The moment Sandra wakes up from her sleep, I knew Two Days, One Night (Jean-Pierre and Luc Dardenne, 2014) had me. I knew what that sleep meant. I have also slept during the day, clothed, while others around me worked, lived, and thrived. Maybe you have too. I knew what it meant to have to force myself to get up, to do something. I also know now what it means to have a partner who is trying to fight for you and alongside you every day, and the toll–this need to sleep and inability to want to do anything besides sleep–takes on those you love and who love you.
So this film has a deep, personal poignancy for me. Though, I think even if this is a world that’s unfamiliar to you, there will still be a great deal of meaning for you too. Because you have a stellar performance from Marion Cotillard, and the equally necessary but more unsung contribution from Fabrizio Rongione, inhabiting the world that the Dardenne Brothers curate and showcase for us. They understand the psychic damage that lack of work coupled with one’s own demons can wreak on a person and on a partnership, and they are able to boil down social and institutional issues to the deeply personal.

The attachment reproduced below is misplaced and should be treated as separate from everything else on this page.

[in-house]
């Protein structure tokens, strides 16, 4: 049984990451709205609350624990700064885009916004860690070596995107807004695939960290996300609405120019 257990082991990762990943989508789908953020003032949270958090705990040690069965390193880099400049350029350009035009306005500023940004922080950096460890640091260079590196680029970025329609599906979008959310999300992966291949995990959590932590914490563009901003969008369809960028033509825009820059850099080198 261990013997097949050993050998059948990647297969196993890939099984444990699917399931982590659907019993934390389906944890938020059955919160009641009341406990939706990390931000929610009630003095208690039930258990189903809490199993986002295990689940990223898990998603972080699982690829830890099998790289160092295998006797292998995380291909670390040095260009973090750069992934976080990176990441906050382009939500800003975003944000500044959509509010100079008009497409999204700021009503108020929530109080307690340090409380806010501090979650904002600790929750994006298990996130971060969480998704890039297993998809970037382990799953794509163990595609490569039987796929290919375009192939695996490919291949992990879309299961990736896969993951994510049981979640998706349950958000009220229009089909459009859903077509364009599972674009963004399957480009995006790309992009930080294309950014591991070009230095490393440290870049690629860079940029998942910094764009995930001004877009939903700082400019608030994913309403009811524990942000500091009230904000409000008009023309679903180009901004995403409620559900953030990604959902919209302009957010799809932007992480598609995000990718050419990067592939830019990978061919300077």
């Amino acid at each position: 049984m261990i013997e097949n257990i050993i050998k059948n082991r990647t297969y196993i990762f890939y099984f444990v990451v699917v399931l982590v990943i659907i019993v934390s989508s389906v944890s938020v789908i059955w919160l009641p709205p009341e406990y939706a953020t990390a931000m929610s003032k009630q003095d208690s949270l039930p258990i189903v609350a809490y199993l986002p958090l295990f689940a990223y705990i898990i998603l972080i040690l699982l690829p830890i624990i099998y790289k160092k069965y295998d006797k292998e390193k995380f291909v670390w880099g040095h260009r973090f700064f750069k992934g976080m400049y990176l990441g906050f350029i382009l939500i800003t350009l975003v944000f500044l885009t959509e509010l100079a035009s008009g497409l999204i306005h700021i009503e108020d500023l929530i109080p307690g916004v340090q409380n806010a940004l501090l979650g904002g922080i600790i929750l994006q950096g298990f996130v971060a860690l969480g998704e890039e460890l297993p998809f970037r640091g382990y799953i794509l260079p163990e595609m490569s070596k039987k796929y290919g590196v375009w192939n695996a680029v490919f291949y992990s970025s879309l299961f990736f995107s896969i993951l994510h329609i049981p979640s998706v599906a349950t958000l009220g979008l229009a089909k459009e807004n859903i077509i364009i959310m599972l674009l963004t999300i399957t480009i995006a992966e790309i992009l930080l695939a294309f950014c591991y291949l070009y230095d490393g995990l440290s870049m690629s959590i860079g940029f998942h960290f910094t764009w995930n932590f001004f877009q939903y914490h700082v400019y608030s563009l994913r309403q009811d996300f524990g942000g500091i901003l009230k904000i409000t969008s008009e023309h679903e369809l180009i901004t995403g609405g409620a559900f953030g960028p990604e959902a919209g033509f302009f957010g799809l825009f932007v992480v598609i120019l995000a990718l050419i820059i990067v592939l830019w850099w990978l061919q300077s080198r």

Thank you for taking this personal journey with us.
What you’ll find in this episode: a lot of reflection on depression, partnership, and enduring.
Links and Recommendations:
Check out Two Days, One Night on IMDB.
Ericca’s further viewing pick of Sweet Charity.
Cole’s further viewing pick of Rosetta.
In Europe, fake jobs can have real benefit, from The New York Times.
Recognizing suicidal code words and phrases.
More from the Dardenne Brothers.